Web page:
Almost 400 migrants were intercepted crossing the Channel to the UK in small boats on one day.
The latest numbers mean at least 1,892 migrants have arrived so far in September, more than in all of 2019.
The 393 people were found in 26 small boats on Tuesday.
Clandestine Channel Threat Commander Dan O'Mahoney said French authorities also prevented a further 10 crossings, with almost 100 more people detected on the beach and inland.
The government said a total of 1,835 migrants crossed the Channel in 2019.
Despite extra resources deployed to the Dover Strait, Border Force officials said they were busy for more than 13 hours dealing with crossings along more than 65 miles of coastline between Kent and East Sussex.
Dozens of people believed to be migrants were seen arriving in Dover harbour wrapped in blankets and wearing lifejackets.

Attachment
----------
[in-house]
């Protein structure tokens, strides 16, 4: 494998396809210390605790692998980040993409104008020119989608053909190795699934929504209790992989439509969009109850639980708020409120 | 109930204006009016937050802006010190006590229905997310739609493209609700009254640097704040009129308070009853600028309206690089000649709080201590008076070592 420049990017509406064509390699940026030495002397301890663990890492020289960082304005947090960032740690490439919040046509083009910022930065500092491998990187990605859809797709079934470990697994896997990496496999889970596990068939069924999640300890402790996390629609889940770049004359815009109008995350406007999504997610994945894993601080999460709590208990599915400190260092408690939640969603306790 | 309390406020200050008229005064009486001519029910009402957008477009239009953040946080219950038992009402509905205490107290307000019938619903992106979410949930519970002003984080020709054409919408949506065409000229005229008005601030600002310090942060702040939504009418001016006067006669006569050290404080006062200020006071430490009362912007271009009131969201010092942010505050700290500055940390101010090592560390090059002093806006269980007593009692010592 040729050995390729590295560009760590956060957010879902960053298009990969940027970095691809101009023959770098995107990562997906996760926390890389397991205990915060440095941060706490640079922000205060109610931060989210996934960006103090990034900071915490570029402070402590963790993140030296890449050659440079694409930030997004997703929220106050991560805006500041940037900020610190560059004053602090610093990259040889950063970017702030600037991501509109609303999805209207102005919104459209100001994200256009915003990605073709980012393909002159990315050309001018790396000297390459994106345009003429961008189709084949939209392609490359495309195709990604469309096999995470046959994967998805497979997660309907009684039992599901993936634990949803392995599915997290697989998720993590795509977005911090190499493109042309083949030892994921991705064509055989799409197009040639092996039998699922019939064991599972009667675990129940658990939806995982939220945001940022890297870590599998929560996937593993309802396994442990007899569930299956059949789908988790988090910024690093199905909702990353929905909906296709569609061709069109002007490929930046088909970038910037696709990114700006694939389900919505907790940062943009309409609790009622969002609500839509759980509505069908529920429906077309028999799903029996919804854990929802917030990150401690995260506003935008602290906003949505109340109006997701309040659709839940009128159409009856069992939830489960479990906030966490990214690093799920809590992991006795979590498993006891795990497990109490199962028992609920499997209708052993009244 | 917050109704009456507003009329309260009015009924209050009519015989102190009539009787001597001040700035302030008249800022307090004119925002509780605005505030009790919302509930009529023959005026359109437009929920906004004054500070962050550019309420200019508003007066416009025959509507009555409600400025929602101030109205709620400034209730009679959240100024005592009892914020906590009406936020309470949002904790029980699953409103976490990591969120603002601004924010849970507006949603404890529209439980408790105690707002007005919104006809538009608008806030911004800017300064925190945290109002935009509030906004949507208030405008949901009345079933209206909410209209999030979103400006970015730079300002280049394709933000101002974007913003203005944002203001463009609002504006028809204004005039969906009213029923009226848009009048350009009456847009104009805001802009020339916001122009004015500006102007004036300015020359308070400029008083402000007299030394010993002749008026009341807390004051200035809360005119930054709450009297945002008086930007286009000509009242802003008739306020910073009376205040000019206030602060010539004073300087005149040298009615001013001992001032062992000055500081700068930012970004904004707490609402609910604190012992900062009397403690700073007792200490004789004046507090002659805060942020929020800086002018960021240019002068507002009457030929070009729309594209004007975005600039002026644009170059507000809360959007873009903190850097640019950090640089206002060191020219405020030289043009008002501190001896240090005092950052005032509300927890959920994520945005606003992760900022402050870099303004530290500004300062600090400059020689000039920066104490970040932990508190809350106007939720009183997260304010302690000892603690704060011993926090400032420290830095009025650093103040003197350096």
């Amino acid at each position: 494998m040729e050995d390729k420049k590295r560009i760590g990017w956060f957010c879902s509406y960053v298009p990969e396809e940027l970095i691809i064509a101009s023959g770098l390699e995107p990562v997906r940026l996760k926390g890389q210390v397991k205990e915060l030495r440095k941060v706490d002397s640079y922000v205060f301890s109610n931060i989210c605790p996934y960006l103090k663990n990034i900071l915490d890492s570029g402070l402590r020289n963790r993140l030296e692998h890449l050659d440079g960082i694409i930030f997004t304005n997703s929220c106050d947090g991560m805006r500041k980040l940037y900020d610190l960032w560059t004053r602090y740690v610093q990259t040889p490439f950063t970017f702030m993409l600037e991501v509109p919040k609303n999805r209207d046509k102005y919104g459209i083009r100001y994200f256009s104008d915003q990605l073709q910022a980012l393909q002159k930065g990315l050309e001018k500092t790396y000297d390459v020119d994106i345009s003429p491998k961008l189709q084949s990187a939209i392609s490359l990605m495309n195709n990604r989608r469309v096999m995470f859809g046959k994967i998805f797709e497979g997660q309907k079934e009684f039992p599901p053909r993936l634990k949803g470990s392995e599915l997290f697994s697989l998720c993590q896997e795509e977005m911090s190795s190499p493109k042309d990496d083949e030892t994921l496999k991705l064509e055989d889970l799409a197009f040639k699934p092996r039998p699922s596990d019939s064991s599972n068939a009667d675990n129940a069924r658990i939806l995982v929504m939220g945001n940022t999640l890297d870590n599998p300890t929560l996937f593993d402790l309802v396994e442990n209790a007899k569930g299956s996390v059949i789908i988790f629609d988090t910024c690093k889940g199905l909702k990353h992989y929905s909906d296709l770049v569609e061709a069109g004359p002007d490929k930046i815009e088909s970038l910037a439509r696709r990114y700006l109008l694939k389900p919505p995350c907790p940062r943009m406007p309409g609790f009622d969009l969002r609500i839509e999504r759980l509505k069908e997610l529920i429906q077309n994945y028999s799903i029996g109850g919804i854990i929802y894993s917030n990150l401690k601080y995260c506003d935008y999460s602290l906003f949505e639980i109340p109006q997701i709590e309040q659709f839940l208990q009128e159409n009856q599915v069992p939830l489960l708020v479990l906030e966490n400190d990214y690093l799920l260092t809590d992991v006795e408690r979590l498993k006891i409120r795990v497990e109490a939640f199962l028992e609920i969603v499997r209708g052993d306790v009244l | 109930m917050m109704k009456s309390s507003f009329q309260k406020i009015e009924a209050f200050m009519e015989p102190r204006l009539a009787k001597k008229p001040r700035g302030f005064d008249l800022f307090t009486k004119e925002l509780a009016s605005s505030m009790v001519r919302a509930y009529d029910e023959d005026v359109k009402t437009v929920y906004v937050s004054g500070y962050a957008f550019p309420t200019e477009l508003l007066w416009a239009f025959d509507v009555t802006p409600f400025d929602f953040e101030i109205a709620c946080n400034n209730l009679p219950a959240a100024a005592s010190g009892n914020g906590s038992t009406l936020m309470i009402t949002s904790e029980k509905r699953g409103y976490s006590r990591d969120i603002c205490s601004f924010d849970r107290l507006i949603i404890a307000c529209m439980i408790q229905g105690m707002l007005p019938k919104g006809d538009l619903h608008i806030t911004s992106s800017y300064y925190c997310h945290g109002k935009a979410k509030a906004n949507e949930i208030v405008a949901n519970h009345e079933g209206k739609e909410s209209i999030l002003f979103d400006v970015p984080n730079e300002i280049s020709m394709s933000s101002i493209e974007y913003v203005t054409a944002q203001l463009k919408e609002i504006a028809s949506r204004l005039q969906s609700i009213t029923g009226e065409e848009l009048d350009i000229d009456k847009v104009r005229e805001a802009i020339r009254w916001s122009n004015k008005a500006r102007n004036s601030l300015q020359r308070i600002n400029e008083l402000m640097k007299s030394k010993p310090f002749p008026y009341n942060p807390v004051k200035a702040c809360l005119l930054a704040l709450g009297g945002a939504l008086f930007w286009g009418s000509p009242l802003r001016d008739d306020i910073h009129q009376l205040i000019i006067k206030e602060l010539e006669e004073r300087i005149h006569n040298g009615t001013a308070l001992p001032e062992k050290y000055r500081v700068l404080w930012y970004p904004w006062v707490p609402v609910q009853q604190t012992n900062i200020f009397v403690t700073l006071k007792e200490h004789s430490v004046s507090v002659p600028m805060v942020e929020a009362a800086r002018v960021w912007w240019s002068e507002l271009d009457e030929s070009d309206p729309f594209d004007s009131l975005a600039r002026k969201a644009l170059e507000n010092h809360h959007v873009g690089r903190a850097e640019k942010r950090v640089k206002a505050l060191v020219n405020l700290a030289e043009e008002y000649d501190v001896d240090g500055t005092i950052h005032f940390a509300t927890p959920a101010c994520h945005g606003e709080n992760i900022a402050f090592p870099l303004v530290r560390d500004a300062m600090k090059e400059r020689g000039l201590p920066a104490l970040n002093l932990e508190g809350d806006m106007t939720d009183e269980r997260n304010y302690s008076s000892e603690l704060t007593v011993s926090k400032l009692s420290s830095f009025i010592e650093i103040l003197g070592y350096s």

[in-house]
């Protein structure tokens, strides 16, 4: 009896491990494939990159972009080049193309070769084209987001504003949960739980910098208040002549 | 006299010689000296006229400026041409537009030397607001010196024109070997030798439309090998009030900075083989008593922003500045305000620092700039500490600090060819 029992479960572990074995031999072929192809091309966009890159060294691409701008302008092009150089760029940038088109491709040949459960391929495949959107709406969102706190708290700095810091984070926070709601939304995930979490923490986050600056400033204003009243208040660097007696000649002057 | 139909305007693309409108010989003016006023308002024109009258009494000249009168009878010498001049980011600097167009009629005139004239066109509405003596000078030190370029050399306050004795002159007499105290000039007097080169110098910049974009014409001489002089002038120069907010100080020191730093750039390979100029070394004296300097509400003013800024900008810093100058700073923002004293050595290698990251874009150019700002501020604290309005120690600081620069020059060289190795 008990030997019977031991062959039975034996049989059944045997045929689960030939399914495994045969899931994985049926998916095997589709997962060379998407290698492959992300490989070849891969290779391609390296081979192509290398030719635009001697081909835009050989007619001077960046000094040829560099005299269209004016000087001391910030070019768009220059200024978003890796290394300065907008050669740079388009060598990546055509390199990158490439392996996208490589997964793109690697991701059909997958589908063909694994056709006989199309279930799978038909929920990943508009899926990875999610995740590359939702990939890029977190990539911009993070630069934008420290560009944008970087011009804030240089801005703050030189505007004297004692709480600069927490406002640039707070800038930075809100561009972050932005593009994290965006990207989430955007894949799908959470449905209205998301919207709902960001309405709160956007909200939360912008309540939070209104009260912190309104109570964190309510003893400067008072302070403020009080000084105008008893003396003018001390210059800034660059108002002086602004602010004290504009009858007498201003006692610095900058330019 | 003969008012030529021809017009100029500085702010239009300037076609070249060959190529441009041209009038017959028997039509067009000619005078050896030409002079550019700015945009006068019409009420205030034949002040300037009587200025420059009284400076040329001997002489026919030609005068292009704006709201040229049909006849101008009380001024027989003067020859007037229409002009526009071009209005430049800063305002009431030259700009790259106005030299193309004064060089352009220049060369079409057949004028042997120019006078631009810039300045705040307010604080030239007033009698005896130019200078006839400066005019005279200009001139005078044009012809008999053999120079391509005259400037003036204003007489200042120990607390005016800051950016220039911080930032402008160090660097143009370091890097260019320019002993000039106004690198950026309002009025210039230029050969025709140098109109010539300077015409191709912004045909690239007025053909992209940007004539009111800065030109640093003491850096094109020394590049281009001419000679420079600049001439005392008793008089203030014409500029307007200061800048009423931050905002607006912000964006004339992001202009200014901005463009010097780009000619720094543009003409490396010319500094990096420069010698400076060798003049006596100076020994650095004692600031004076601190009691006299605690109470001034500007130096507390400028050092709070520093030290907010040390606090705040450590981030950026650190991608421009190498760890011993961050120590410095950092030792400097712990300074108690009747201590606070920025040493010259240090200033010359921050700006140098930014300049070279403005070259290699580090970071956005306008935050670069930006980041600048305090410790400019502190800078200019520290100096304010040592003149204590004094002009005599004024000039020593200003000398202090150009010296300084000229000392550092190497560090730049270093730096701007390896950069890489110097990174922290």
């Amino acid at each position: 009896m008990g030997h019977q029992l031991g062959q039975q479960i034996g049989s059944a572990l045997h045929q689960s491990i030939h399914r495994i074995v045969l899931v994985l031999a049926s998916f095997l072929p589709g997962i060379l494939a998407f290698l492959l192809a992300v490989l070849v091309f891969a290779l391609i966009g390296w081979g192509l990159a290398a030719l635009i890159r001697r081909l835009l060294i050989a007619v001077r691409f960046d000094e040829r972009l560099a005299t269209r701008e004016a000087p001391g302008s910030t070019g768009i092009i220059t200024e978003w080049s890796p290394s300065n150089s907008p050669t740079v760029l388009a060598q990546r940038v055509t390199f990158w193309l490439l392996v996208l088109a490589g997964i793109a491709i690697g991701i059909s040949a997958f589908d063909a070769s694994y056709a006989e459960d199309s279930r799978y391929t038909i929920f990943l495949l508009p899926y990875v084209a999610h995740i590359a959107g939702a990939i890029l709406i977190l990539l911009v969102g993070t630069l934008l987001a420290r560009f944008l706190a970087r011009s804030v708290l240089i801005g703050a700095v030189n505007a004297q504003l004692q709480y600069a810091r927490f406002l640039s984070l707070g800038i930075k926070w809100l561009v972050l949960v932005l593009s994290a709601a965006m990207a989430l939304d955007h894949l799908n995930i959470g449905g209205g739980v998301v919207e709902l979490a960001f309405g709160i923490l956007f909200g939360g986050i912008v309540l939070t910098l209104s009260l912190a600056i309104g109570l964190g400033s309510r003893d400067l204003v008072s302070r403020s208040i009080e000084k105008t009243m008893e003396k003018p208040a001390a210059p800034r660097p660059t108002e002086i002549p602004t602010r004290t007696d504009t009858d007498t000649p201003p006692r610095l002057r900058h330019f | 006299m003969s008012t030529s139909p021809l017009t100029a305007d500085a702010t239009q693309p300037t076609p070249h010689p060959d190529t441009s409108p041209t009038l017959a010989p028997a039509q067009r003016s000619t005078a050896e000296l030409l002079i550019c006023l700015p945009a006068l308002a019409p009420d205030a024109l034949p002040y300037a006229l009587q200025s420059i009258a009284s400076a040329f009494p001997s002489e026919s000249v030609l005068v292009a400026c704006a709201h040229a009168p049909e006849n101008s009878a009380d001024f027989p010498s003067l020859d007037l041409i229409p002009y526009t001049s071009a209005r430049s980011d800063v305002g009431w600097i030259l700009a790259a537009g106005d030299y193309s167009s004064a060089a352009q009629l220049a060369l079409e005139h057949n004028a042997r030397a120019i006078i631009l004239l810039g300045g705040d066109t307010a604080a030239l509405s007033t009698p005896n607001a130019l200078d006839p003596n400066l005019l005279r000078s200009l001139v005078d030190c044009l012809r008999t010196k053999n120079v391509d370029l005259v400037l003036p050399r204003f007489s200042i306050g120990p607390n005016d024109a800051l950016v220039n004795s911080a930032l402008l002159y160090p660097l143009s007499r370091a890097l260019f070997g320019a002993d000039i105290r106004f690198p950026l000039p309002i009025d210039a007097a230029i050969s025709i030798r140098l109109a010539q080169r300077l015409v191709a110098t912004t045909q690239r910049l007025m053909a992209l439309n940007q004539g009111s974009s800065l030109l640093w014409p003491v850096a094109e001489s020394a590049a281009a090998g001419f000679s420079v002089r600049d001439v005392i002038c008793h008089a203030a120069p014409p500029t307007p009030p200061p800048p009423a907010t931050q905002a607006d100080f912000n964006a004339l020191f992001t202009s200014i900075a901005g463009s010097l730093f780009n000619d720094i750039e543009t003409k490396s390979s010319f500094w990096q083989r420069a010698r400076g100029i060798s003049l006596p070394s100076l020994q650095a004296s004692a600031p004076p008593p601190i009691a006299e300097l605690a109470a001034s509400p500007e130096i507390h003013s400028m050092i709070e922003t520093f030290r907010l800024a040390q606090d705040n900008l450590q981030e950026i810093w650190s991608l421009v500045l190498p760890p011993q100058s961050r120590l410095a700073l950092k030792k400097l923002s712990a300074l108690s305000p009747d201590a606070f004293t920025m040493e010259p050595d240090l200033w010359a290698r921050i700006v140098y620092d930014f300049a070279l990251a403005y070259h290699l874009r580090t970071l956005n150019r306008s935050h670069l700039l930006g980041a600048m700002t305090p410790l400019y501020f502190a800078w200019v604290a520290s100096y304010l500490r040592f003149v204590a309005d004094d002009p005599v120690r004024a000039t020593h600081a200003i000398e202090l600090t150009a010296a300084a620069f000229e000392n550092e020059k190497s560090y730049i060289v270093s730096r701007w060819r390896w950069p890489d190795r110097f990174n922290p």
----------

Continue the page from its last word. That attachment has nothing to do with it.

They included children, with one in pink waterproofs who had to be carried.
Many had to queue before they were allowed to disembark from Border Force boats because of the volume of arrivals.
Border Force cutter Seeker, pictured making a rare visit to the inner harbour to drop off the migrants, was part of a scaled-up contingent of vessels that were busy in the Channel on Tuesday.
The agency had at least five boats operating on Tuesday - cutters Seeker and Searcher and patrol boats Hunter, Speedwell and Eagle.
A police boat was also operating in the Channel along with a coastguard helicopter and the RNLI.
Home Secretary Priti Patel has said she aims to make crossing "unviable," adding that "the only way to do this is by intercepting and returning the boats back to France".
She said that French authorities do not routinely turn back boats due to differing interpretations of what action is legal under international maritime law - which prioritises the preservation of life at sea.
The UN Refugee Agency has said it was "troubled" by plans to intercept and return boats, adding that "deployment of large naval vessels to deter such crossings and block small, flimsy dinghies may result in harmful and fatal incidents".